Long-term Monitoring Shows How Highly Modified Rivers Respond to Additional Drivers of Change

Jason DeBoer, Martin Thoms, Andrew F. Casper

Research output: Contribution to conferencePaper

Abstract

Large rivers are among the most-regulated and highly modified ecosystems, globally. More than 65% of the world’s large rivers are fragmented by dams, experience hydrological regulation, and are controlled for navigation purposes. Large rivers are increasingly modified by multiple drivers that cumulatively influence these ecosystems. However, few studies explicitly explore the effects of, or responses to, multiple drivers. Furthermore, our understanding of how system-wide drivers overlap in space or time and interact with each other is lacking. The question remains: do highly modified large-river systems maintain the ability to respond to additional cumulative anthropogenic drivers in a significant and substantial way, and if so, how are these responses manifested? To improve our knowledge of the influence of anthropogenic drivers in large rivers, we need to investigate ecosystem response at broad spatial and temporal scales, whereas most studies focus on single drivers and small scales. This study utilizes a 60-year, river-wide dataset to determine if fish community diversity in the Illinois River changed in response to two major, system-wide anthropogenic drivers: the Clean Water Act (1972) and the Asian carp invasion (2000). We analyzed diversity changes for the entire river system, between distinct geomorphic zones, and among functional feeding guilds.
Original languageEnglish (US)
StatePublished - 2018
Event2018 Midwest Fish and Wildlife Conference - Milwaukee, United States
Duration: Jan 28 2018Jan 31 2018
Conference number: 78

Conference

Conference2018 Midwest Fish and Wildlife Conference
CountryUnited States
CityMilwaukee
Period1/28/181/31/18

Fingerprint

monitoring
river
river system
ecosystem response
ecosystem
guild
navigation
dam
fish
water

Keywords

  • INHS

Cite this

DeBoer, J., Thoms, M., & Casper, A. F. (2018). Long-term Monitoring Shows How Highly Modified Rivers Respond to Additional Drivers of Change. Paper presented at 2018 Midwest Fish and Wildlife Conference, Milwaukee, United States.

Long-term Monitoring Shows How Highly Modified Rivers Respond to Additional Drivers of Change. / DeBoer, Jason; Thoms, Martin; Casper, Andrew F.

2018. Paper presented at 2018 Midwest Fish and Wildlife Conference, Milwaukee, United States.

Research output: Contribution to conferencePaper

DeBoer, J, Thoms, M & Casper, AF 2018, 'Long-term Monitoring Shows How Highly Modified Rivers Respond to Additional Drivers of Change' Paper presented at 2018 Midwest Fish and Wildlife Conference, Milwaukee, United States, 1/28/18 - 1/31/18, .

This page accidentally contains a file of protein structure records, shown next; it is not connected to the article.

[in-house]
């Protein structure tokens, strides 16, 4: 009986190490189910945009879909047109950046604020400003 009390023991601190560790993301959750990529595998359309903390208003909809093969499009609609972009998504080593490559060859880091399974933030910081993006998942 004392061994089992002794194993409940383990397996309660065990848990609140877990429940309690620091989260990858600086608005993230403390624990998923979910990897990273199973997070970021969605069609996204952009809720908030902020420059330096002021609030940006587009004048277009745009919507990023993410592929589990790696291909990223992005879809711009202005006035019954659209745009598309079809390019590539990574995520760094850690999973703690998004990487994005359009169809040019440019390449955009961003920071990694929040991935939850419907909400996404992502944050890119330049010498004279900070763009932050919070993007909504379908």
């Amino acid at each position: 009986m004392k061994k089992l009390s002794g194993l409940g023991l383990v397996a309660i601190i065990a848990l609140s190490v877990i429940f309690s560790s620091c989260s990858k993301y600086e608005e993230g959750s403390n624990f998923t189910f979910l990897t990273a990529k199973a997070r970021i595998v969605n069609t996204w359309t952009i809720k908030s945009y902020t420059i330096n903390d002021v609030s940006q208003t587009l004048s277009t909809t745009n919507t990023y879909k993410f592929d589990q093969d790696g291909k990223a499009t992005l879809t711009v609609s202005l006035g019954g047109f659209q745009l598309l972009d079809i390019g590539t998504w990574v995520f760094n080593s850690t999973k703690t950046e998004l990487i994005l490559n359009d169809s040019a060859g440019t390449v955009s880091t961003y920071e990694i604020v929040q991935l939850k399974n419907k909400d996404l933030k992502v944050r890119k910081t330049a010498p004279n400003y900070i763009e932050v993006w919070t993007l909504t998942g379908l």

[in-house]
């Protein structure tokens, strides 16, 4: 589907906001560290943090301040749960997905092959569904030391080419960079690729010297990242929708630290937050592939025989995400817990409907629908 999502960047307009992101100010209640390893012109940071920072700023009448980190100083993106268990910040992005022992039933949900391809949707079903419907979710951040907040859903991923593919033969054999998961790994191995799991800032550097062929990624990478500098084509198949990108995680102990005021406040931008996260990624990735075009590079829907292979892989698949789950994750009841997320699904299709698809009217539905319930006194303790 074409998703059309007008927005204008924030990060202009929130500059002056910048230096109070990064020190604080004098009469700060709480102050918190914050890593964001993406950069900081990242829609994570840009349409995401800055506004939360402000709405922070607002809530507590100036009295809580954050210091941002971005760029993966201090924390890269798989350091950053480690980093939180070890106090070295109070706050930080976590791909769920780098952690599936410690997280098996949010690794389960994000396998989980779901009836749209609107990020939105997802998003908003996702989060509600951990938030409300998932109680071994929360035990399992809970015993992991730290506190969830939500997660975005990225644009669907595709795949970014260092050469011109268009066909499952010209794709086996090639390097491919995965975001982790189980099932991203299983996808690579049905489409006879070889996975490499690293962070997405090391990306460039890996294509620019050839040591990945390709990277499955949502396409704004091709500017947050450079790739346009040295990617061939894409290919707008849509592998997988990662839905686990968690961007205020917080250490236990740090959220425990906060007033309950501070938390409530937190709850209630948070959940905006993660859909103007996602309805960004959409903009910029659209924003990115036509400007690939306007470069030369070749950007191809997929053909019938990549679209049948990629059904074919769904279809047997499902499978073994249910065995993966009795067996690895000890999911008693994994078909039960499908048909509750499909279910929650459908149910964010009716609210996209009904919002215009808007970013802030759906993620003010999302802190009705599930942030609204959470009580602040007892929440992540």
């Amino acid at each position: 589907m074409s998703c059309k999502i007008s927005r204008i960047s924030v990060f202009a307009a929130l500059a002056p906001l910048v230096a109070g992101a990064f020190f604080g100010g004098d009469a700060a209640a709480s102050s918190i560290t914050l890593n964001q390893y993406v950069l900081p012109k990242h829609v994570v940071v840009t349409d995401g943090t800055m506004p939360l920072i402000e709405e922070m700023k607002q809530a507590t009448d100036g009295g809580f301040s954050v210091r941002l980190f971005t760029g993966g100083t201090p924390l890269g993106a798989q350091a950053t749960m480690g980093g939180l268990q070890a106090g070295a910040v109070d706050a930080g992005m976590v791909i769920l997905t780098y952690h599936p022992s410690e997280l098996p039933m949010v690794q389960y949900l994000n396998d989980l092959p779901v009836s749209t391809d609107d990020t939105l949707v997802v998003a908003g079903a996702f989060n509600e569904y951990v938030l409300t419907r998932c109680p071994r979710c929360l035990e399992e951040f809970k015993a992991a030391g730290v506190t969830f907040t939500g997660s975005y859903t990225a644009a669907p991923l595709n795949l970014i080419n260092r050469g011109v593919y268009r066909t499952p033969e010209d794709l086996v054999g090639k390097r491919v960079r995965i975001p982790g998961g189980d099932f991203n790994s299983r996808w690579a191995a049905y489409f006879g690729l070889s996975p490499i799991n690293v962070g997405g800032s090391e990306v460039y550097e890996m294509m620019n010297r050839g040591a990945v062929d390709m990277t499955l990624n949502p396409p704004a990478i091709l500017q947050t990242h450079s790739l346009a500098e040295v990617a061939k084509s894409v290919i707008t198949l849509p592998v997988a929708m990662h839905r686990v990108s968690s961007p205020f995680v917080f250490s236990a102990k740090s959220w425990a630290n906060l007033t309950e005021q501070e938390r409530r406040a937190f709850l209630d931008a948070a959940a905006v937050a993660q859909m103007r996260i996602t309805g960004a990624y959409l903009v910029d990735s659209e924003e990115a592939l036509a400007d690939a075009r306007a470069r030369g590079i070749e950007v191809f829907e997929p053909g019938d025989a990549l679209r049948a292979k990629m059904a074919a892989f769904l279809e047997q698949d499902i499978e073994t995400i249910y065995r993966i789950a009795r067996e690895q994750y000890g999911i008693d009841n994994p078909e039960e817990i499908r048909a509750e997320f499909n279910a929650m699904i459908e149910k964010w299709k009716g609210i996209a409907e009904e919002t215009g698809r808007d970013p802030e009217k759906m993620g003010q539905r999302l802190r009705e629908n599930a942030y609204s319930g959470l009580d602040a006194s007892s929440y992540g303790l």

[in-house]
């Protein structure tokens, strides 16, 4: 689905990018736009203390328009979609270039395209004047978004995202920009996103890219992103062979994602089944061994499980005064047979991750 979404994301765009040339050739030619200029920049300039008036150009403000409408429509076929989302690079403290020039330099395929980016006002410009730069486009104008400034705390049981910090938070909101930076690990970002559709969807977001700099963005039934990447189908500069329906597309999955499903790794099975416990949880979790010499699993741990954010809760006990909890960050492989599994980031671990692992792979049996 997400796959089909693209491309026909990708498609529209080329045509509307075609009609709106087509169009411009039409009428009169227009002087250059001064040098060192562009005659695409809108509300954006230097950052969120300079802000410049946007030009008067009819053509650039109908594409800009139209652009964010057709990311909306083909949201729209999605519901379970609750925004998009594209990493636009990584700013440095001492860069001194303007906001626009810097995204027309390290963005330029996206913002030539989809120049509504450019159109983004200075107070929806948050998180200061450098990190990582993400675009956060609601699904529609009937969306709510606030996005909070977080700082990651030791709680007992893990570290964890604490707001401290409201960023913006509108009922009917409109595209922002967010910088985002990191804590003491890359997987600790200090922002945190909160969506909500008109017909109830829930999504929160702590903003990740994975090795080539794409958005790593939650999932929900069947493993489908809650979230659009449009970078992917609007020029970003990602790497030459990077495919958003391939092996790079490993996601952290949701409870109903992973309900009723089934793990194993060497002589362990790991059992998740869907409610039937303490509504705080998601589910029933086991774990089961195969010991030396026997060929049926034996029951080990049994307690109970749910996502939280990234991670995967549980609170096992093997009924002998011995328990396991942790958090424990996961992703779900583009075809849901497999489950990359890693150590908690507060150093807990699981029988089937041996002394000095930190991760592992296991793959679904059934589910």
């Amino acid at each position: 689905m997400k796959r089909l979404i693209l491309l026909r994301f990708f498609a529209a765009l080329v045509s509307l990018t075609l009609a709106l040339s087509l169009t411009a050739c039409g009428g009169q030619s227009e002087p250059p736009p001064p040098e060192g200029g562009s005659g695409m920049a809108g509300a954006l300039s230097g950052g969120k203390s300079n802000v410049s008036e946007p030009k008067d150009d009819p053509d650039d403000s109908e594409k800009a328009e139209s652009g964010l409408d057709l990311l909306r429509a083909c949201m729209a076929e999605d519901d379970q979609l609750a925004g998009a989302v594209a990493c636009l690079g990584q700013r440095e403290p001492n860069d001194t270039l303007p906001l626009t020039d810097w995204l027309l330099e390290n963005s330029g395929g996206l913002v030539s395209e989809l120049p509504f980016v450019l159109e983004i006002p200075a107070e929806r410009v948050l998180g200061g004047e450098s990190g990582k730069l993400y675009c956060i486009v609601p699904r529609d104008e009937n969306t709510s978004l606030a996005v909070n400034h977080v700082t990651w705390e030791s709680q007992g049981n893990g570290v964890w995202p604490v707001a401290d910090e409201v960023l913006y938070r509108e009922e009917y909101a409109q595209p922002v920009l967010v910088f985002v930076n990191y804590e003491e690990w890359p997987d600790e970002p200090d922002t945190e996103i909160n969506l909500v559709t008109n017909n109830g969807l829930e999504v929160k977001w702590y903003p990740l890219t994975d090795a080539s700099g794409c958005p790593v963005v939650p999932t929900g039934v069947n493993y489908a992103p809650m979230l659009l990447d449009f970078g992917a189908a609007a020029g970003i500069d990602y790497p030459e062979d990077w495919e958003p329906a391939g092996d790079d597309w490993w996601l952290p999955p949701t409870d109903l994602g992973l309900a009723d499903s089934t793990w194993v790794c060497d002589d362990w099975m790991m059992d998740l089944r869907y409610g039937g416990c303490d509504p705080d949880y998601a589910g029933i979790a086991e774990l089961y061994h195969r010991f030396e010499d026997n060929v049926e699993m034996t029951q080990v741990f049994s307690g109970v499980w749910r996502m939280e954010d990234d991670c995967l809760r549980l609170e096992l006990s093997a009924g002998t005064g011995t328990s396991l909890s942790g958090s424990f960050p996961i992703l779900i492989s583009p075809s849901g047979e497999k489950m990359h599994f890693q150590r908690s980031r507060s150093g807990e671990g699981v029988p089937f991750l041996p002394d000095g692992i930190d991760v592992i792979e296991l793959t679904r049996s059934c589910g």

DeBoer J, Thoms M, Casper AF. Long-term Monitoring Shows How Highly Modified Rivers Respond to Additional Drivers of Change. 2018. Paper presented at 2018 Midwest Fish and Wildlife Conference, Milwaukee, United States.
DeBoer, Jason ; Thoms, Martin ; Casper, Andrew F. / Long-term Monitoring Shows How Highly Modified Rivers Respond to Additional Drivers of Change. Paper presented at 2018 Midwest Fish and Wildlife Conference, Milwaukee, United States.
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AB - Large rivers are among the most-regulated and highly modified ecosystems, globally. More than 65% of the world’s large rivers are fragmented by dams, experience hydrological regulation, and are controlled for navigation purposes. Large rivers are increasingly modified by multiple drivers that cumulatively influence these ecosystems. However, few studies explicitly explore the effects of, or responses to, multiple drivers. Furthermore, our understanding of how system-wide drivers overlap in space or time and interact with each other is lacking. The question remains: do highly modified large-river systems maintain the ability to respond to additional cumulative anthropogenic drivers in a significant and substantial way, and if so, how are these responses manifested? To improve our knowledge of the influence of anthropogenic drivers in large rivers, we need to investigate ecosystem response at broad spatial and temporal scales, whereas most studies focus on single drivers and small scales. This study utilizes a 60-year, river-wide dataset to determine if fish community diversity in the Illinois River changed in response to two major, system-wide anthropogenic drivers: the Clean Water Act (1972) and the Asian carp invasion (2000). We analyzed diversity changes for the entire river system, between distinct geomorphic zones, and among functional feeding guilds.

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